How to develop an OAuth 2.0 client or server
Occasionally we receive the question how to implement an OAuth 2.0 client or server with this SDK. Publishing a complete tutorial or example will be a huge job, especially on the server side, where the authors of OAuth 2.0 have decided, reasonably so, to concentrate most of the complexity. An OAuth 2.0 server that covers basic authentication and the minimum necessary security, with an API for registering and managing the clients and the underlying high-level code to drive the cryptography for the access token minting (if JWT encoded) can easily run into many thousands lines of Java code. What we provide here instead is a good universal strategy that has worked successfully with our own commercial products and online services:
Strategy for developing an OAuth 2.0 client, server or component
Choose a particular OAuth 2.0 profile or set of specifications (RFCs) to implement. If you work in a industry such as fintech there will be an existing standard profile - in the case of fintech and OpenBanking this is FAPI. If you need to implement general purpose user authentication on top the user-agent based OAuth 2.0 flows (usually the code flow) the profile for that is called OpenID Connect.
Keep in mind the corpus of OAuth 2.0 standards is not static, but keeps evolving. Over time, certain extensions have become minimum required security. The chief example is PKCE, to prevent code attacks on public / native clients. Other notable extensions are mTLS and its alternative DPoP, both devised to provide a stronger access token security than the original bearer model.
The specs also change or become deprecated in response to ongoing web standard and browser developments. One such example is the deprecation of the resource owner password credentials grant in favour of the authorisation code grant with the wide spread adoption for CORS. Another notable example is the gradual removal of 3rd party cookie support in browsers, which affected the OpenID Connect front-channel based single-logout specs. A yet another example is token binding, which died when a major browser decided not to implement RFC 8471. The OAuth 2.0 framework is a pretty dynamic place!
The following link at the IETF has a list of current and expired OAuth 2.0 specifications:
You may also consider subscribing to the OAuth WG mailing list, to simply lurk, or to ask a question about an RFC or draft.
This SDK provides Java code that implements the protocol messages, verifications and cryptography dealing with OAuth 2.0, OpenID Connect and the various extensions. It also contains useful utilities, for dealing with HTTP, JWTs, etc.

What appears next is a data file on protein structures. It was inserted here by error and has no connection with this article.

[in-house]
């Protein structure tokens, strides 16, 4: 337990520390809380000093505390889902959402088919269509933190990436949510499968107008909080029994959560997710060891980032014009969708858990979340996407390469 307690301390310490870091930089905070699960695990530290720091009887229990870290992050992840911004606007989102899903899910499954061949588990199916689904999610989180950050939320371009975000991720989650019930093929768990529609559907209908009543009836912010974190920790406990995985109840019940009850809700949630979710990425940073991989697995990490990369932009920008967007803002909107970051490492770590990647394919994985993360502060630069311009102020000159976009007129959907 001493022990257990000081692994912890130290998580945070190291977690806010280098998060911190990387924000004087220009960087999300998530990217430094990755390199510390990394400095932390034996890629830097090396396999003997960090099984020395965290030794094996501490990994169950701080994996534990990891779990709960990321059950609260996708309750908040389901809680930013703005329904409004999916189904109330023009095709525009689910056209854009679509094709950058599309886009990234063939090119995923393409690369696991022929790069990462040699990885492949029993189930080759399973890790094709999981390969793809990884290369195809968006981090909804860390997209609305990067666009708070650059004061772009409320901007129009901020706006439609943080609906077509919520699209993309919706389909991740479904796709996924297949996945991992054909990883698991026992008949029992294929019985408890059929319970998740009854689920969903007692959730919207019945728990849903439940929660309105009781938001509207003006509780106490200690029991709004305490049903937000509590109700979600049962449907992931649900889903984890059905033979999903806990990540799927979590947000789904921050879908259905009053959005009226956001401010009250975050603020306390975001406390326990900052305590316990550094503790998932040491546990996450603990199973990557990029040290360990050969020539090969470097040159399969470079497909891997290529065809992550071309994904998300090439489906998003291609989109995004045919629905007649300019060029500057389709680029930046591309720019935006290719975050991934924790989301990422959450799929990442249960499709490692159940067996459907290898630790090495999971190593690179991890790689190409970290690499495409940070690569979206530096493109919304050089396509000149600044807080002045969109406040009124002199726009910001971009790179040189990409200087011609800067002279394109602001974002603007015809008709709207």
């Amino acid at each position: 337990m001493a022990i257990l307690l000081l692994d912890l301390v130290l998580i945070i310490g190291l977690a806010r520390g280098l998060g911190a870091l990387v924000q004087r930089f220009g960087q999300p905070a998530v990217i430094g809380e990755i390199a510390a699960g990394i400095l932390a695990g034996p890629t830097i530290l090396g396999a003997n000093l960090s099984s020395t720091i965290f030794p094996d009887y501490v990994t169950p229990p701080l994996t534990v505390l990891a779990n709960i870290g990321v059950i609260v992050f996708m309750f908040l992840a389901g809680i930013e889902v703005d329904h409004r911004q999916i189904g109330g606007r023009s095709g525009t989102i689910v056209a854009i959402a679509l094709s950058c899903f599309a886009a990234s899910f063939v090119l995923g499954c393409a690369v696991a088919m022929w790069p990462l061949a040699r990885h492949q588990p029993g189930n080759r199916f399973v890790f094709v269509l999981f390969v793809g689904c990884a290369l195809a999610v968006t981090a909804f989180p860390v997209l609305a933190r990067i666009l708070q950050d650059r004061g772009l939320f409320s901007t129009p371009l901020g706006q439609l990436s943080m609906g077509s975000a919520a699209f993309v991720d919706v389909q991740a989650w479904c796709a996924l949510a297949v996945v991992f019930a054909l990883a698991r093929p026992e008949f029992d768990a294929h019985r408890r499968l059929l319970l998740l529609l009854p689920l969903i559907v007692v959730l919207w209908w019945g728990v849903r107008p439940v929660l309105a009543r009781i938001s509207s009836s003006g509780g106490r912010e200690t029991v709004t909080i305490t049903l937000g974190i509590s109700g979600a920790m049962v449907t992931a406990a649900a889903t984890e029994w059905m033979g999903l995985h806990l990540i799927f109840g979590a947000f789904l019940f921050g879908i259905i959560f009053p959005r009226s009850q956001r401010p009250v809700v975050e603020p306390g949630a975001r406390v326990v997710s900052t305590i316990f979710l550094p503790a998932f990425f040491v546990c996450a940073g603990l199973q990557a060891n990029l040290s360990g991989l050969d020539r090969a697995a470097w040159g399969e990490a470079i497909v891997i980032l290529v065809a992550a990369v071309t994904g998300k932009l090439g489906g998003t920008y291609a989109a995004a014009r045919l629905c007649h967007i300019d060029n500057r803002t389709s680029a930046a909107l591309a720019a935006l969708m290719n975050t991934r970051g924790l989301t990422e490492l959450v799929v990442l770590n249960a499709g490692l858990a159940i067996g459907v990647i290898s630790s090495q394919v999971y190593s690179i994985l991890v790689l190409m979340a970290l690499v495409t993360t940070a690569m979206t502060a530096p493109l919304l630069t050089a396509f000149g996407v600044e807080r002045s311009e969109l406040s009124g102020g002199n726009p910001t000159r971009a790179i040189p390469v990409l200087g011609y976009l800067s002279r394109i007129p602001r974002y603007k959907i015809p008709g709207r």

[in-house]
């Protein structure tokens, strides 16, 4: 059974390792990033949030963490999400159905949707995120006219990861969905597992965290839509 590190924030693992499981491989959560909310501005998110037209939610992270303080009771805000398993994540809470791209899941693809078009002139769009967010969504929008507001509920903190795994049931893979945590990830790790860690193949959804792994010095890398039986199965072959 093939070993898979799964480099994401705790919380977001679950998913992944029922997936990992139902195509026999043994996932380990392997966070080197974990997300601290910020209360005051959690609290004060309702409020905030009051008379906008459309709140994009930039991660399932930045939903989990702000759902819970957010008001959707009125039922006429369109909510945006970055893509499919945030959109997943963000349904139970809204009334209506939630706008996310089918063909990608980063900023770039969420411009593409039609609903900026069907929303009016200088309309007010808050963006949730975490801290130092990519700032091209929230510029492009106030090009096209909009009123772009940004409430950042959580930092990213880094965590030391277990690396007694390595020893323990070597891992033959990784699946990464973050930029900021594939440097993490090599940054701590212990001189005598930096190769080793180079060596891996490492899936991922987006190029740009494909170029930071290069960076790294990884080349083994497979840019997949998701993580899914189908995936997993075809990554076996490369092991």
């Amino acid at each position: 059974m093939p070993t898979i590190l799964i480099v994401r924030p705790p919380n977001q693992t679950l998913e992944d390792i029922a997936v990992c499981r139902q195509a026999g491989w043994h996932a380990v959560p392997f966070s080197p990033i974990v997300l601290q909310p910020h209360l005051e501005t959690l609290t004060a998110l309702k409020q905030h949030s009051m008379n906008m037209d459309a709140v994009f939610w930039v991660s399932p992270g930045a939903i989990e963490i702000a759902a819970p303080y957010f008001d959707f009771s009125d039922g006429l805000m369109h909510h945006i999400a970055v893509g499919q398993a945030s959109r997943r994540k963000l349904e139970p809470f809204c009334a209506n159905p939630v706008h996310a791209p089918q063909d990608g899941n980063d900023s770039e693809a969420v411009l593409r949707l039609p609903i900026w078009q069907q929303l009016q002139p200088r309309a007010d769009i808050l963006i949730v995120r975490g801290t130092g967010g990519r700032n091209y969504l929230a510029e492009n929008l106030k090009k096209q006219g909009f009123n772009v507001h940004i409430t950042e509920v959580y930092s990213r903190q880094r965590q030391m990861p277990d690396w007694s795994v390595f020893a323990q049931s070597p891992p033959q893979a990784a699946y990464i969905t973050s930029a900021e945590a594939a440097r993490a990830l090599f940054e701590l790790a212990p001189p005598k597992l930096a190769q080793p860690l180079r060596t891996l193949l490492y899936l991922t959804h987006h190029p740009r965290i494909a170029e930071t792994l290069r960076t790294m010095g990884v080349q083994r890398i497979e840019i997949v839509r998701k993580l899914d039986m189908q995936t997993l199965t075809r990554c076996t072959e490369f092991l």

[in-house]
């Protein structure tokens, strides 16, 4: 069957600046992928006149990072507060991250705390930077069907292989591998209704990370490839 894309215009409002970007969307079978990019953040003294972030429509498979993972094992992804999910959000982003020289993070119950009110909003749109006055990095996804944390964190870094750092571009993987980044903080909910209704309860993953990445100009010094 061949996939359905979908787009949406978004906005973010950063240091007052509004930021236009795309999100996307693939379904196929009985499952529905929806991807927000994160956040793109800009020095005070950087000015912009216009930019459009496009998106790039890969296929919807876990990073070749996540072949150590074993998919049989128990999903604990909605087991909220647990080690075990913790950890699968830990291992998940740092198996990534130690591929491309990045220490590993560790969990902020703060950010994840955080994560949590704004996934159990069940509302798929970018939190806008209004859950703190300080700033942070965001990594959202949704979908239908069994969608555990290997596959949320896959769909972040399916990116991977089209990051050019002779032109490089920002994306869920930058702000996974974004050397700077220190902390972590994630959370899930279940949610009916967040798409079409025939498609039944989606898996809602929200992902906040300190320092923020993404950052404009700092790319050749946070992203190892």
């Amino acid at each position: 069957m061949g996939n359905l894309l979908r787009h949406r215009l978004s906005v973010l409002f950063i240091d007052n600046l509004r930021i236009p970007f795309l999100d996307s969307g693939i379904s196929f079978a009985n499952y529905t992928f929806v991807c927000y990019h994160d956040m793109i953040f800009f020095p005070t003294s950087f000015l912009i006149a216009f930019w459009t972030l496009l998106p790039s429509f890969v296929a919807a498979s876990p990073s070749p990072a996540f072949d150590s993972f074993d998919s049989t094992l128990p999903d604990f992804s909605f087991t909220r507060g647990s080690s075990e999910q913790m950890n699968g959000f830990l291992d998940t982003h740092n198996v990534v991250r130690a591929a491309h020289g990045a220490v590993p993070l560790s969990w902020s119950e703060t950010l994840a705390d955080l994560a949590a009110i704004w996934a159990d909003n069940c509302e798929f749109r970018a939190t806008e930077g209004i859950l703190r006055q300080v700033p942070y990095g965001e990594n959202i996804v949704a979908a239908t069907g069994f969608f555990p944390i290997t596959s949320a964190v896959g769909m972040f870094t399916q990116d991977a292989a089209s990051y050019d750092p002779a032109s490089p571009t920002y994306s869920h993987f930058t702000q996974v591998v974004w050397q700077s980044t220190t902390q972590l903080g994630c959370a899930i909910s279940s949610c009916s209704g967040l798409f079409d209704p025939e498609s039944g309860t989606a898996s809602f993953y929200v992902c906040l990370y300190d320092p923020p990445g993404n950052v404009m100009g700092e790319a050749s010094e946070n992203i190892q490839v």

Aspects that are worded as "implementation specific" are also handled in this way by the SDK, which means you'll need to decide upon them and implement them yourself. One such notable aspect is how the end-users get authenticated at the authorisation endpoint.
The SDK code is deliberately agnostic and has no Java framework dependencies (okay, there is an minimal optional Java Servlet dependency ;)).
Each protocol message is implemented by a class intended to be used by both client and server code.
For instance, the TokenRequest class represents a token request from a client to a server. The class supports all standard OAuth 2.0 grants and client authentication methods. A client will use the class'es constructor; the server will use a static
parsemethod that takes an abstract representation of an HTTP request.
This approach applies to virtually all other protocol messages.
The best place to study the SDK and its concepts is by reading its JavaDocs. They are always up-to-date and all publicly accessible code (classes, methods) are fully documented.
The OpenID Foundation provides an online certification test suite which is highly recommended to ensure your implementation is interoperable and secure against common attacks. If you develop an OpenID Connect or FAPI application use it, this can be done free of charge. Payment is needed only if you require a certification mark.
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